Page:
There've been some really big gifts towards biomedical research lately. I recently wrote about a $92 million gift by an alum to Northwestern to construct a research center that covers everything from neurodegenerative disorders to heart disease. Now this: University of Southern California alumnus Mark Stevens and his wife Mary recently gave USC $50 million to endow and name the Mark and Mary Stevens Neuroimaging and Informatics Institute. The research hub aims to foster the "translation of basic research into new therapies, preventions and cures for brain injury and disease, including Alzheimer’s, schizophrenia and traumatic brain injury."
We could name various other examples of campus gifts for biomedical research in the past year. This area has long been promising terrain for university fundraisers, but now the gifts are coming faster and the numbers are getting bigger.
That's true for a few reasons. First, when wealthy people start thinking about their legacies, few prospects are as exciting as fostering medical breakthroughs that could reduce suffering and save lives. Second, these health issues are often personal, involving a loved one that might have been saved along the line if effective treatments had existed. Third, this is a very exciting time in biomedical research, with university researchers hot on the trail of various kinds of discoveries—momentum that can get donors jazzed, especially if they get to know the researchers personally. Fourth, biomedical research can be a driver of economic growth in a city or region, and some donors get excited about boosting both a university and a metro area.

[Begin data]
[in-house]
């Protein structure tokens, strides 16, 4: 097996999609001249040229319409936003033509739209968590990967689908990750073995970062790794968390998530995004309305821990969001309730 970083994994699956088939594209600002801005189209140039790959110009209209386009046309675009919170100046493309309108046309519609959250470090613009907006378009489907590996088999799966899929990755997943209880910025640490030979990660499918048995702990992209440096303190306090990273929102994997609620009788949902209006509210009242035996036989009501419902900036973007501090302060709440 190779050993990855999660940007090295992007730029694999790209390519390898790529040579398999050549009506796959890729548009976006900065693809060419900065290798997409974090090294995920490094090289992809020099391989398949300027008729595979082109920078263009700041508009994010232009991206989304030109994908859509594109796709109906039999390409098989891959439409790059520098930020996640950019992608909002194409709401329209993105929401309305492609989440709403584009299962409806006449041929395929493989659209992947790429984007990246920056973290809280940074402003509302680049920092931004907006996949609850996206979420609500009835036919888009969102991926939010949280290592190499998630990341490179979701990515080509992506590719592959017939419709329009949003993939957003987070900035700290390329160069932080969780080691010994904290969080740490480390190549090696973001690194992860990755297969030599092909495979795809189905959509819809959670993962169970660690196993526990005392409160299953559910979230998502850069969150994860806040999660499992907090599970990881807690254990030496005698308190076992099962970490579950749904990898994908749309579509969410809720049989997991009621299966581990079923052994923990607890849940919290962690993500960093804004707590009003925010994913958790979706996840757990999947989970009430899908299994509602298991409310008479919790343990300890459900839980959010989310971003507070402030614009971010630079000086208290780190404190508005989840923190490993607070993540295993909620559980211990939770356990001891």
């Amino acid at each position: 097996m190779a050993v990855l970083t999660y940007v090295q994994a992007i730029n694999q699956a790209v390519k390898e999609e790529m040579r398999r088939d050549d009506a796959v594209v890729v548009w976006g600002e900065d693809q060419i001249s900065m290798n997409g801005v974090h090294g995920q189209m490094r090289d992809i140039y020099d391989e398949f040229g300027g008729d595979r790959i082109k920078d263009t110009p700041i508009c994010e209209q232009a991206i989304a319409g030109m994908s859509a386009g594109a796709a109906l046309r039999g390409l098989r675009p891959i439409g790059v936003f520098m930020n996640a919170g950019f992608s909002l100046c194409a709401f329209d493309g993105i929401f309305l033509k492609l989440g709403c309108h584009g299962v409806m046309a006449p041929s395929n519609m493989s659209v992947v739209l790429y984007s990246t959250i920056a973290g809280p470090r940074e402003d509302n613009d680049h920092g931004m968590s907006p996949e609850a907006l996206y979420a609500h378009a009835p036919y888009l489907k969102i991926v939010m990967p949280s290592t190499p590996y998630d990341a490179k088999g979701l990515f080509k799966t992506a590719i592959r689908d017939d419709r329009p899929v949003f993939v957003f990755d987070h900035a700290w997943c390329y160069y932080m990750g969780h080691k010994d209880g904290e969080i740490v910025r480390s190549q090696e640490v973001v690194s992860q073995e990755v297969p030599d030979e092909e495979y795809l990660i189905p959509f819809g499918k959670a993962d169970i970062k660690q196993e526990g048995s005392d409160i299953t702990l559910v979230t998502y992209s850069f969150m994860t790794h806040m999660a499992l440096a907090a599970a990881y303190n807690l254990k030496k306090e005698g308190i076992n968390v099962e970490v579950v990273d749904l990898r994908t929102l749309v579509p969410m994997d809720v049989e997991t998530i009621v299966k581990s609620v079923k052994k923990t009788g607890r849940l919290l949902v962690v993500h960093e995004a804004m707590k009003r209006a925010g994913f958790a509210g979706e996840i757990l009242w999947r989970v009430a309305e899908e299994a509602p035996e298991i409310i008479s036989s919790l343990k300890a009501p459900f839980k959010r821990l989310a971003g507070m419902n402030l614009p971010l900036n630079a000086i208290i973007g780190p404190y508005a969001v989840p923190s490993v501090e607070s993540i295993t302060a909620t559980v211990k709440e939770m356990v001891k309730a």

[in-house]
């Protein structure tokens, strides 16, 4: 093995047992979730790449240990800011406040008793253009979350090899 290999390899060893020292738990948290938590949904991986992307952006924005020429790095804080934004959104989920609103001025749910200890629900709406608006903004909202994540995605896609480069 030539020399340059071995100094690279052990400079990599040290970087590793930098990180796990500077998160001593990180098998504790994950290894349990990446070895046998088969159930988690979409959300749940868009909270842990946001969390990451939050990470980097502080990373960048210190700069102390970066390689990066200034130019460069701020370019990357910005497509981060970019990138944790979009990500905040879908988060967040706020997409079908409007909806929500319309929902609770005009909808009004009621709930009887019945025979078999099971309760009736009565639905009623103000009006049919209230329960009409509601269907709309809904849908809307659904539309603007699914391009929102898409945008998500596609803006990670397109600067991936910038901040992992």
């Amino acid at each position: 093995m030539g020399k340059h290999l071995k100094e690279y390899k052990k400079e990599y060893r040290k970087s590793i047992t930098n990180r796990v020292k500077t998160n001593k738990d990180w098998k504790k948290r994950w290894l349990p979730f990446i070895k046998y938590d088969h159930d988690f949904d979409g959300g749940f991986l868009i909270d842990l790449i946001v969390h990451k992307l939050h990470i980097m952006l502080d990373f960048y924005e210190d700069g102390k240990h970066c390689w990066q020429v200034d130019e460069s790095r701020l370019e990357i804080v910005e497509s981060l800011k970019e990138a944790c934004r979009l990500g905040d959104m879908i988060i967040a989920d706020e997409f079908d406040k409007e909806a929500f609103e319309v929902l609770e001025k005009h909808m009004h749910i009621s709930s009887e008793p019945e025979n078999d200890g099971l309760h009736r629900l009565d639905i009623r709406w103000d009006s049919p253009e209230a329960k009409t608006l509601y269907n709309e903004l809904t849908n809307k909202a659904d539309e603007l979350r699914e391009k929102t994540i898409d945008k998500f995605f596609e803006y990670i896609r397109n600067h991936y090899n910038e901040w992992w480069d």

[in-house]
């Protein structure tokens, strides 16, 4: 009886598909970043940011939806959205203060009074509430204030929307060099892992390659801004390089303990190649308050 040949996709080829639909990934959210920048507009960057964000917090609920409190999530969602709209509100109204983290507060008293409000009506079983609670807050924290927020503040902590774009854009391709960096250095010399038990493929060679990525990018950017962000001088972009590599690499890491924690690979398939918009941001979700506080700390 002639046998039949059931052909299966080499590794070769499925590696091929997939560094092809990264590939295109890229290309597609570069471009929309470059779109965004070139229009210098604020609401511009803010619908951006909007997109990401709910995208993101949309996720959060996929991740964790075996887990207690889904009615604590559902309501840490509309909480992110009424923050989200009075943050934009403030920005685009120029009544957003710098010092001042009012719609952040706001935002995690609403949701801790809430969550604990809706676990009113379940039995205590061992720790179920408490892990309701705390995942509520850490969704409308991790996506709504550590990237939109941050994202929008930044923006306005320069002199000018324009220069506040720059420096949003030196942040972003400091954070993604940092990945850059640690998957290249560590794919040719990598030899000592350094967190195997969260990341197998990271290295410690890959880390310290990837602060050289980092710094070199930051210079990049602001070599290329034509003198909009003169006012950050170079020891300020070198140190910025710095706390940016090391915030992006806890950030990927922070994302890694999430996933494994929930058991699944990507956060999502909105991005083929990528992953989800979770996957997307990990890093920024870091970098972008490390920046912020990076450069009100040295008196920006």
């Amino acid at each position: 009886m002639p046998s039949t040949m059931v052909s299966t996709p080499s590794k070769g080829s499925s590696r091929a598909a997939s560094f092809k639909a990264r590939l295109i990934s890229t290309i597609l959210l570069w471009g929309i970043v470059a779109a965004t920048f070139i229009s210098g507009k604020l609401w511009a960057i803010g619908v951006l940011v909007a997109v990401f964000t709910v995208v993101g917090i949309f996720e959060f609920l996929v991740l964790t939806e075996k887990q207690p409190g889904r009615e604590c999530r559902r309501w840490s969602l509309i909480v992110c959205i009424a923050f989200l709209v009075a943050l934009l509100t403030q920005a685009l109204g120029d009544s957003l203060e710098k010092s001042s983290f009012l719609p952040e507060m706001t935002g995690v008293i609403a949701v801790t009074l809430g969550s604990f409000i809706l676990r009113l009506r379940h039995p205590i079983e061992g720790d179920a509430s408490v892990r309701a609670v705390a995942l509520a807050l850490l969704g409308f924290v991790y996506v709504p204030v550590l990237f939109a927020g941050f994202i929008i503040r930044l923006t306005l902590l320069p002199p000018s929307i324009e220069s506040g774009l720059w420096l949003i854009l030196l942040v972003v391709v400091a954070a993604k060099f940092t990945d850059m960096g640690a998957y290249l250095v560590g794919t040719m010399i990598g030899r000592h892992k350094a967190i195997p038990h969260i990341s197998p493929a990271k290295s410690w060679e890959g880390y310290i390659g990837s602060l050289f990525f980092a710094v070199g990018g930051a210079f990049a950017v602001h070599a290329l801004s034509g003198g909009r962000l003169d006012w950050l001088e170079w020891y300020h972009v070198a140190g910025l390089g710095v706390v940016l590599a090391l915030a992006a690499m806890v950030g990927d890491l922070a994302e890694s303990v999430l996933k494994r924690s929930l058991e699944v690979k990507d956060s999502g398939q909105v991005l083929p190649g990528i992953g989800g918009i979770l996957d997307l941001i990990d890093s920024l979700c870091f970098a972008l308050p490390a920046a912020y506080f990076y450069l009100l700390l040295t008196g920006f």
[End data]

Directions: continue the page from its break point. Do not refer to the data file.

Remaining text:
Okay, so that's the big picture behind a cascade of large campus research gifts. But how exactly do these gifts come together? We've been keeping a close eye on those dynamics, too.
Alumni loyalty often plays a role, as you might expect, and that seems true with Mark Stevens in particular, because of his background. He grew up in a middle class home not too far from University of Southern California in Culver City, and worked his first job at a Jack in the Box in in his teens. He financed his undergraduate time at USC with a combination of merit scholarships and savings from work. Stevens also has a masters from USC. In short, the university loomed large in shaping Stevens' life, but also through its influence on the area where he grew up.
Stevens went on to get an MBA from Harvard before going to work for Sequoia Capital in Silicon Valley, where he became a billionaire. Funders with this kind of background might be especially keen on giving back to their institutions later on, supporting kids from similar backgrounds that they can relate to. This definitely seems to be the case for Stevens, who with Mary gave $22 million to USC's Viterbi School of Engineering in 2004, along with other donations over the years. As we often say, past giving leads to more giving.